- China’s amateur joggers emerge as a driver for pulling up the growth of the running industry, thanks to the dual effects of the pandemic and government policies encouraging more physical exercise.
- With running penetrating people’s everyday lives, sports brands are also pushed to make their offerings more relevant to the life of ordinary runners.
- Xtep, China’s running footwear leader, launches Running Festival, recording “smells” remembered by runners during their daily jog.
Having extended its role from marathon sponsor to witnessing joggers’ daily exercise, Xtep, the up-and-coming Chinese sports shoemaker, not only aims to maintain its fame as a running shoe expert for elite runners but also has ambitions to take that expertise to leisure joggers and make running a part of life for ordinary Chinese.
First to eat the crab of China’s running industry
Founded in 2001, the sports brand started its life with a fashion twist. It became the first sports brand to tap into the marathon in 2007, which resulted in one of the brand’s significant changes, shifting from sports fashion to focusing on the running market. Following this milestone, Xtep has grown into a sports brand that has sponsored the most marathons in Greater China within 14 years, serving over 5 million runners at more than 1,000 events.
Moreover, Xtep’s trainers were the go-to for more than half of the total 12,000 who participated in the marathon which took place in the coastal city of Xiamen last April, according to JoyRun (or Yue Pao Quan in Chinese, a Guangzhou-based runner mobile app). Back in 2019, Xtep’s offerings were only worn by 4% of the 28,208 marathoners. Such an increase has shown that efforts made by Xtep in professional events have earned the brand widespread reorganisation in China’s running footwear market.
However, the uncertainty facing congregated events like marathons amid a prolonged pandemic means the focus on professional events sponsorship is not as sustainable as it used to be. In the meantime, a transformation appears to be necessary regardless of the presence of COVID given running has been penetrating everyday life and amateur joggers emerge as a driver for pulling up the growth of the running industry, thanks to the dual effects of a health alarm sounded by the global health crisis and the policy push into physical exercise from the Chinese government.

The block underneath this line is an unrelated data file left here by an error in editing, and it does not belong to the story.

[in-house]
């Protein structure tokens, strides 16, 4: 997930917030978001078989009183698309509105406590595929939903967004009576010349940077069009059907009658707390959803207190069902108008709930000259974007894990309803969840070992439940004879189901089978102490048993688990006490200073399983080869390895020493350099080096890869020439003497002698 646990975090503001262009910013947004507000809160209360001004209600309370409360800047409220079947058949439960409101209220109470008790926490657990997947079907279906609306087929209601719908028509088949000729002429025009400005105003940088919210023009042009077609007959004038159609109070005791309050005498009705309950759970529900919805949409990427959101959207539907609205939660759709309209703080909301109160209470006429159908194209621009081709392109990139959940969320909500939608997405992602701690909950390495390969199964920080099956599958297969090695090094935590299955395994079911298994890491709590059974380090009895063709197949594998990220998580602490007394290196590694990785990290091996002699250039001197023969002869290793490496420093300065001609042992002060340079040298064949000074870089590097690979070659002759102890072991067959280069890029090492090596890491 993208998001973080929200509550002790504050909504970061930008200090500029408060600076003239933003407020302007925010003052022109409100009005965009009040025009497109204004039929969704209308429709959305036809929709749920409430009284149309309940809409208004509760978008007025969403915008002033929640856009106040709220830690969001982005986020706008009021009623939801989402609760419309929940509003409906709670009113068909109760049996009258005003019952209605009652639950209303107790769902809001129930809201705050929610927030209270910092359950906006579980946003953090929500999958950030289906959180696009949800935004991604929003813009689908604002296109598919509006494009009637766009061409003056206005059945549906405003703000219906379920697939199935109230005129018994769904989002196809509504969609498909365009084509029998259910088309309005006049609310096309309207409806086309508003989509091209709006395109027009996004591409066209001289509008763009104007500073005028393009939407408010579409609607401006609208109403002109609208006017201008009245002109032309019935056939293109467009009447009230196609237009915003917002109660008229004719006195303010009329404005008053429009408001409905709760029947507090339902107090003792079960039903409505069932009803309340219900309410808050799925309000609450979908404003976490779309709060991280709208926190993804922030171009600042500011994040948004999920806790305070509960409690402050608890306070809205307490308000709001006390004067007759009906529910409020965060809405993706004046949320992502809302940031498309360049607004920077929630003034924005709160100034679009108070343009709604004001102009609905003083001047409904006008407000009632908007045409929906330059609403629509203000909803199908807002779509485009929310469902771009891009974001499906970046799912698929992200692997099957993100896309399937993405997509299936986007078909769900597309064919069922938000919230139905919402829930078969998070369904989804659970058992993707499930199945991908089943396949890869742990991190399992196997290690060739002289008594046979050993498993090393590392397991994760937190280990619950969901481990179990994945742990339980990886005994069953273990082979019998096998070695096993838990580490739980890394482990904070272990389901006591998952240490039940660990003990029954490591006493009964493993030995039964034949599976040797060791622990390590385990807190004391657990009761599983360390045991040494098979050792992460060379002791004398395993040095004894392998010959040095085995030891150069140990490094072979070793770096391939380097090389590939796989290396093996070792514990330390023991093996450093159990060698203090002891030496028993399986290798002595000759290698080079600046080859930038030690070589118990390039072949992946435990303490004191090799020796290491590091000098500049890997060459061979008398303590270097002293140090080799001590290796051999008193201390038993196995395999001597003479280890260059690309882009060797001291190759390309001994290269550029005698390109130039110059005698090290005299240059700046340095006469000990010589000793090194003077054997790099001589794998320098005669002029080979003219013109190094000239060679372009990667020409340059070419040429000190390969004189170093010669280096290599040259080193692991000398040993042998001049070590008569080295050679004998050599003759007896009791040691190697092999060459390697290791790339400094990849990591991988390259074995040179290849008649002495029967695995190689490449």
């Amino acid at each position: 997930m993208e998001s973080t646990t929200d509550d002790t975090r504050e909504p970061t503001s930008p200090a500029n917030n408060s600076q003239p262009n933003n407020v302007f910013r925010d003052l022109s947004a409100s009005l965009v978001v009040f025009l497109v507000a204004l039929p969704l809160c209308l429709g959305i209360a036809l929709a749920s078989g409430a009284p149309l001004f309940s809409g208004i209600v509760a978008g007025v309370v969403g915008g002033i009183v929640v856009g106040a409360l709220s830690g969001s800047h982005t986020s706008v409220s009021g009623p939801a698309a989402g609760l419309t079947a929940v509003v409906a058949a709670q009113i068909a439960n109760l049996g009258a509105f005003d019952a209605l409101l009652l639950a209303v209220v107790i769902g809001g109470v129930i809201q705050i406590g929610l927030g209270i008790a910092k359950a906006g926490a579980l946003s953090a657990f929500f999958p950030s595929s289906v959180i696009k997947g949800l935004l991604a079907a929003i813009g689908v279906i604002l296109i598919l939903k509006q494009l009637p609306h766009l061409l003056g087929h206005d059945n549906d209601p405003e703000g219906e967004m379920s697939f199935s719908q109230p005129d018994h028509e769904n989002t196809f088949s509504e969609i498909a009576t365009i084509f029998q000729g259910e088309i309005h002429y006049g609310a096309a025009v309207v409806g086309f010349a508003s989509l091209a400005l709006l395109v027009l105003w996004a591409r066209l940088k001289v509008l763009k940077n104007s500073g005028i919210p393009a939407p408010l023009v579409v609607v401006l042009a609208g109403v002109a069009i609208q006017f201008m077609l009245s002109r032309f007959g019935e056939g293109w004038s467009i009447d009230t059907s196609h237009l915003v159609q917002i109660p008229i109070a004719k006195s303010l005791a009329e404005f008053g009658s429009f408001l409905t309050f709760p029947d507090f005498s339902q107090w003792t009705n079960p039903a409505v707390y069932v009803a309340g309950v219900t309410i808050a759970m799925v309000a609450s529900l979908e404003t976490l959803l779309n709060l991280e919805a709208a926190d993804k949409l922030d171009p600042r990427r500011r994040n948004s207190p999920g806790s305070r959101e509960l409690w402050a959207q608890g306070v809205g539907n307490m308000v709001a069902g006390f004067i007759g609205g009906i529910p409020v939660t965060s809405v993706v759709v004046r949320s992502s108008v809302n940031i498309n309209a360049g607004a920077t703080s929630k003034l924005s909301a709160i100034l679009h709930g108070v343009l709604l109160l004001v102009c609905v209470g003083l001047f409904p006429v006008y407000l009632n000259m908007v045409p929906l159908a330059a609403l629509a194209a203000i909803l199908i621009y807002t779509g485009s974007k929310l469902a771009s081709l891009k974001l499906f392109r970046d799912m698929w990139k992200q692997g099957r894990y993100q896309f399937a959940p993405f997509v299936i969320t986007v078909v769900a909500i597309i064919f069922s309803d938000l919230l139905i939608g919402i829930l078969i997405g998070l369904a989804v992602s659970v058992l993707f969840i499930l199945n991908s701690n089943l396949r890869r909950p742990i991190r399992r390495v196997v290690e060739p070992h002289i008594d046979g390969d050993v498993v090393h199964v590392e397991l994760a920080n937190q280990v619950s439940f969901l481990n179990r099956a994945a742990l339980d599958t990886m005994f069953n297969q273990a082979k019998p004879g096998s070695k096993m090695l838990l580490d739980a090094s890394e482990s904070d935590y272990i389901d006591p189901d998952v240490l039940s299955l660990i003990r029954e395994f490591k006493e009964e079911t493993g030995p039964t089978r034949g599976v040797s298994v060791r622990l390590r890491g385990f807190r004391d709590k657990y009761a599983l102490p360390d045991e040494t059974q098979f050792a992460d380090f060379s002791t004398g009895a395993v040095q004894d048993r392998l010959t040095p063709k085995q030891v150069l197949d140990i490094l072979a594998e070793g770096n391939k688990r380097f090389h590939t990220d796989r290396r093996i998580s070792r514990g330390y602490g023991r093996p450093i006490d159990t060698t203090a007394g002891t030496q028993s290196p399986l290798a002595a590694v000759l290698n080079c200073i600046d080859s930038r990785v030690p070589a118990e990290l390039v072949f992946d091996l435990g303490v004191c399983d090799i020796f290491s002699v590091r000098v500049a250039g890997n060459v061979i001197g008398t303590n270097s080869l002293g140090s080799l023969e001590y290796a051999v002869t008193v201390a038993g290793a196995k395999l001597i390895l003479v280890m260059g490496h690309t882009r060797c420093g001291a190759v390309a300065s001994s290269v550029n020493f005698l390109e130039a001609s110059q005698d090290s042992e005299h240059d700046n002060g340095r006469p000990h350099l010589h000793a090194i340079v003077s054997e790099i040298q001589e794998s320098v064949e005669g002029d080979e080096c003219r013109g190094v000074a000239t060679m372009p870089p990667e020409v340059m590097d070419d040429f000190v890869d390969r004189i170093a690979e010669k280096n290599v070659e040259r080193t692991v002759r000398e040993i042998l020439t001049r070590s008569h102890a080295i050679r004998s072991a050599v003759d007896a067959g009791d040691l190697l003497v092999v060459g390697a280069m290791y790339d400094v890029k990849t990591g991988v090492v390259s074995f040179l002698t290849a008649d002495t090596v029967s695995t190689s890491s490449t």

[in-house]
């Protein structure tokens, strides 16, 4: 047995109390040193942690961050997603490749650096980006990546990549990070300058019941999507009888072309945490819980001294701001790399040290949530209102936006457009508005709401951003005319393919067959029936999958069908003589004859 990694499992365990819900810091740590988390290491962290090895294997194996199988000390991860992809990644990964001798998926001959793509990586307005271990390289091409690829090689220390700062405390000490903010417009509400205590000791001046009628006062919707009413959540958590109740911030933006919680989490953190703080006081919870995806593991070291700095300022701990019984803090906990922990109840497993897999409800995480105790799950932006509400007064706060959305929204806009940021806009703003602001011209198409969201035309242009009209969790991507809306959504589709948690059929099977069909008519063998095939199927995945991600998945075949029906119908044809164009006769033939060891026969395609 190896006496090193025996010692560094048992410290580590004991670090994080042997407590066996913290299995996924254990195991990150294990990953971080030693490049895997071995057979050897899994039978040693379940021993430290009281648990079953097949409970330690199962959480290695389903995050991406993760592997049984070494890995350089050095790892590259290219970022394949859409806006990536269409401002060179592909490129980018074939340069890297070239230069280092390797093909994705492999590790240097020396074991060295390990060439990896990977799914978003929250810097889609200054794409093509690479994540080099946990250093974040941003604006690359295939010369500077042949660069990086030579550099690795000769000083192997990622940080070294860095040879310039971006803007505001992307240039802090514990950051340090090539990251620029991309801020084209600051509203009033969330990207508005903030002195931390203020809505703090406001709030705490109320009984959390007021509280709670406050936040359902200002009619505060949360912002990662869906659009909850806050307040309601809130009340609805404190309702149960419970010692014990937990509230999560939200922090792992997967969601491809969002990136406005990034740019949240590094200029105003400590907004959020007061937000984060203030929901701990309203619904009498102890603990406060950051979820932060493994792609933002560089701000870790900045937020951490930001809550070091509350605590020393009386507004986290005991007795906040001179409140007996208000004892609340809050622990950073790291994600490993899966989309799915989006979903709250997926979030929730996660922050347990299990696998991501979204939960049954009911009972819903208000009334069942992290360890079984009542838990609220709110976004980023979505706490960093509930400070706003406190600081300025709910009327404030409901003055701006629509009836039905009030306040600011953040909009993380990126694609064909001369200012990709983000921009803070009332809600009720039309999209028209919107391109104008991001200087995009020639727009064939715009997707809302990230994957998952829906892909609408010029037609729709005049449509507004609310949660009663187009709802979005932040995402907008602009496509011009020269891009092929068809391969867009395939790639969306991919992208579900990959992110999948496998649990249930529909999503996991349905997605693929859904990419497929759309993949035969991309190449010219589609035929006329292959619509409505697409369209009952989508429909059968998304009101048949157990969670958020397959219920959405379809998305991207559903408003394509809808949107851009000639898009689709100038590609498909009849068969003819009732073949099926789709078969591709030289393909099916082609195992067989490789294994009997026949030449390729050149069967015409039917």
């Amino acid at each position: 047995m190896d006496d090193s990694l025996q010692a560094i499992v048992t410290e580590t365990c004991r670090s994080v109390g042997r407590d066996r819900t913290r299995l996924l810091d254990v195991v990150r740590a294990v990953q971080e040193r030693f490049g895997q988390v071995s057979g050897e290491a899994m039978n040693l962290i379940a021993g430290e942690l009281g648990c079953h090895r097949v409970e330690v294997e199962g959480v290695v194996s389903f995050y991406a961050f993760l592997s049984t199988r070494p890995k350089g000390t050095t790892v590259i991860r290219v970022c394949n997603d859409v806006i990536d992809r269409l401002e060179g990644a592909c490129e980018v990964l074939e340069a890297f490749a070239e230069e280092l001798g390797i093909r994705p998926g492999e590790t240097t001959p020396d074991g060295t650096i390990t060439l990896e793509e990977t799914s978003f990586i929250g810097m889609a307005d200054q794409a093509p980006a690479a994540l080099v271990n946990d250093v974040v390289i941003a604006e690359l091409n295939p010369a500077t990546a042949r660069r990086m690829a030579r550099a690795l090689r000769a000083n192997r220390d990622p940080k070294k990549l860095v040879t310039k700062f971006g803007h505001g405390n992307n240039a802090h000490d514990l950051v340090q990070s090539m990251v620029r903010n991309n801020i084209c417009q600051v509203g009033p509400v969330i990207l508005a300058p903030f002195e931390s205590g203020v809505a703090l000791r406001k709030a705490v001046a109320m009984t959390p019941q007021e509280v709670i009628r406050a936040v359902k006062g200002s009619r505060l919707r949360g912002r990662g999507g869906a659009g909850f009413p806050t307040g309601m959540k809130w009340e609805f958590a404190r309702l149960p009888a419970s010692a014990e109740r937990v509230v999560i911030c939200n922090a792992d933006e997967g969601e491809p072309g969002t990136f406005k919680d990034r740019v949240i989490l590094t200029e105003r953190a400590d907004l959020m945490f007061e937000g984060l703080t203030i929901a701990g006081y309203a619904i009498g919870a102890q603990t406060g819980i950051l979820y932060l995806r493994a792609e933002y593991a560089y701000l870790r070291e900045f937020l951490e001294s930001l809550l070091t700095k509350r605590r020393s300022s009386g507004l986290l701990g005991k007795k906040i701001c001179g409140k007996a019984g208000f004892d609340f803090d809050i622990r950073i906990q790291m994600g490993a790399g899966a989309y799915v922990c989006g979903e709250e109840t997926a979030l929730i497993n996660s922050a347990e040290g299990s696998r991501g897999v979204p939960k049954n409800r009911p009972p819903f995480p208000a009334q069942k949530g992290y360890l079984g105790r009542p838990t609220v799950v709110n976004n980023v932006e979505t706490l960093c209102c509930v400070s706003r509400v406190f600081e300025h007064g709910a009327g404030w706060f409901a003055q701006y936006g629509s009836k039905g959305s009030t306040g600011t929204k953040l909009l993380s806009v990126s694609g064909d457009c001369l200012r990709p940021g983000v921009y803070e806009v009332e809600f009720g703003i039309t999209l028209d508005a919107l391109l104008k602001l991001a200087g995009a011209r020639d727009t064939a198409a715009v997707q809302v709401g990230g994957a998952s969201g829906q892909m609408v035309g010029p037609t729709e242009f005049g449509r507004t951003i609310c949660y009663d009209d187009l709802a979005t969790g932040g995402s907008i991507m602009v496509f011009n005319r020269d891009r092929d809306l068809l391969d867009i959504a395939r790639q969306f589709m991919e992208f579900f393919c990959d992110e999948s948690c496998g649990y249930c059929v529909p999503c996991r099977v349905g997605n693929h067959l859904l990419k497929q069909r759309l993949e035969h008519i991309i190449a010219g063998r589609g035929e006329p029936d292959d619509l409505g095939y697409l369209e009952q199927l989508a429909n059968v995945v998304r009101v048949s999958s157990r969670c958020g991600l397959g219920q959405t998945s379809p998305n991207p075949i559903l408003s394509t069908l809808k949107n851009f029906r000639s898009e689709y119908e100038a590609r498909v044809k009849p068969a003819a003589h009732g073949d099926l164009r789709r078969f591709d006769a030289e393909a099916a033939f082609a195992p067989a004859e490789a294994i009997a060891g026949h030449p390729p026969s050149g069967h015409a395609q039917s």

Make running less about competition but more about life
As a result, the industry leader has been swift to adapt to the changing demographics and make its offerings more relevant to the life of ordinary runners. Running clubs turn out to be an effective way for Xtep to get the general public involved in the activity. There has been a total of 24 such clubs scattered across mainland China as of the end of last October, with more than 1.3 million members, making Xtep the owner of China’s biggest runner pool.
In addition, the brand has been extending its sponsorship to less professional running events such as Running Festival, making running less about competition and more about life. The shift has been well demonstrated in the latest one. Under the tagline “The Aroma of Running”, the campaign records “smells” recalled by runners during their daily jog. Whether it’s the aroma of coffee beans from a café, that of a stir-fry from a restaurant in a city street, or the scent of flowers in woodland, they are the smells of running, and the smell of the everyday life of the ordinary.
The universality of running has been furthered with amateurs from food vloggers to lawyers and even people with visual difficulties are protagonists in the campaign video, which has resonated with many city dwellers and created a touchpoint with the general public. Moreover, the brand’s inclusiveness of runners at different levels has also been reflected in the featured products, with three offerings dedicated to not just experienced racers who favour trainers that afford a decent speed in harsh environments, but also to those casual runners who look for options that suit both exercising and social occasions.
In addition, Xtep has taken offline exercise to the digital realm by unveiling its first NFT-powered collection known as 160X 3.0 NFT, becoming China’s first sports brand to release a running-themed digital collectible. While tapping into the hyped technology, the move also allows the campaign voice to reach a wider audience including those who are not yet regular runners, and indeed bring the activity to people’s daily lives, thanks to the synergy of NFT cravings and the power of social media.
With running becoming commonplace in China, it is clear that universalising their offerings to cater to a wider public while maintaining their dedication to consumers with professional needs will be one of the challenges facing market players in the industry. Pulling off such a transformation, for brands, is a self-evolution on top of the extra gain of winning over a broader consumer.